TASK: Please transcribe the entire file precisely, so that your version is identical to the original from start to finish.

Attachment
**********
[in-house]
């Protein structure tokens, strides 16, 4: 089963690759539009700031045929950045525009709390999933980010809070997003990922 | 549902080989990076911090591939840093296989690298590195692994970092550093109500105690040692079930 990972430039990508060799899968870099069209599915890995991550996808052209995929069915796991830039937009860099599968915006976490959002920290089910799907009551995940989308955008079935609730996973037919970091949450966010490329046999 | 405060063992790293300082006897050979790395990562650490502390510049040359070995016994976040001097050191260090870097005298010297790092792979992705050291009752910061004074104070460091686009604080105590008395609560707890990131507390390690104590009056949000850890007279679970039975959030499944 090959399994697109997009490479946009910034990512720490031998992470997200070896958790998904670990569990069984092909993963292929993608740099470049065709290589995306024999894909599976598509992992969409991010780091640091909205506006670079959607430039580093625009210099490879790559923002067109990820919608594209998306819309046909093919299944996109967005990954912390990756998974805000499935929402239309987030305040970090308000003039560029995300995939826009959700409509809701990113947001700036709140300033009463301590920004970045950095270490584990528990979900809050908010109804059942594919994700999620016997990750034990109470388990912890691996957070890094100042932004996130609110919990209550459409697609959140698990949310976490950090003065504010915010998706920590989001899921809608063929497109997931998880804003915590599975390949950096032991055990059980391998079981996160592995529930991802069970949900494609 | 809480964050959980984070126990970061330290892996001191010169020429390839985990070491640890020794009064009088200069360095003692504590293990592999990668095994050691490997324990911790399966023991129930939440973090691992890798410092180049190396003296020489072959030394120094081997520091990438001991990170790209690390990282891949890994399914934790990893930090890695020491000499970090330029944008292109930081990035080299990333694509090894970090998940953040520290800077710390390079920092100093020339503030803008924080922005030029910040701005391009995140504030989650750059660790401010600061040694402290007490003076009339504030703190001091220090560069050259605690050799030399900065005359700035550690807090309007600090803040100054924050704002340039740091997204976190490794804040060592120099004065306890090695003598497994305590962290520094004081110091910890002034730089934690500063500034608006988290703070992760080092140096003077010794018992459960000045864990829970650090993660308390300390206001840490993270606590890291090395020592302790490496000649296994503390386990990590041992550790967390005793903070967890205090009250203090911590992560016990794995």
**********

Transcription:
[in-house]
């Protein structure tokens, strides 16, 4: 089963690759539009700031045929950045525009709390999933980010809070997003990922 | 549902080989990076911090591939840093296989690298590195692994970092550093109500105690040692079930 990972430039990508060799899968870099069209599915890995991550996808052209995929069915796991830039937009860099599968915006976490959002920290089910799907009551995940989308955008079935609730996973037919970091949450966010490329046999 | 405060063992790293300082006897050979790395990562650490502390510049040359070995016994976040001097050191260090870097005298010297790092792979992705050291009752910061004074104070460091686009604080105590008395609560707890990131507390390690104590009056949000850890007279679970039975959030499944 090959399994697109997009490479946009910034990512720490031998992470997200070896958790998904670990569990069984092909993963292929993608740099470049065709290589995306024999894909599976598509992992969409991010780091640091909205506006670079959607430039580093625009210099490879790559923002067109990820919608594209998306819309046909093919299944996109967005990954912390990756998974805000499935929402239309987030305040970090308000003039560029995300995939826009959700409509809701990113947001700036709140300033009463301590920004970045950095270490584990528990979900809050908010109804059942594919994700999620016997990750034990109470388990912890691996957070890094100042932004996130609110919990209550459409697609959140698990949310976490950090003065504010915010998706920590989001899921809608063929497109997931998880804003915590599975390949950096032991055990059980391998079981996160592995529930991802069970949900494609 | 809480964050959980984070126990970061330290892996001191010169020429390839985990070491640890020794009064009088200069360095003692504590293990592999990668095994050691490997324990911790399966023991129930939440973090691992890798410092180049190396003296020489072959030394120094081997520091990438001991990170790209690390990282891949890994399914934790990893930090890695020491000499970090330029944008292109930081990035080299990333694509090894970090998940953040520290800077710390390079920092100093020339503030803008924080922005030029910040701005391009995140504030989650750059660790401010600061040694402290007490003076009339504030703190001091220090560069050259605690050799030399900065005359700035550690807090309007600090803040100054924050704002340039740091997204976190490794804040060592120099004065306890090695003598497994305590962290520094004081110091910890002034730089934690500063500034608006988290703070992760080092140096003077010794018992459960000045864990829970650090993660308390300390206001840490993270606590890291090395020592302790490496000649296994503390386990990590041992550790967390005793903070967890205090009250203090911590992560016990794995």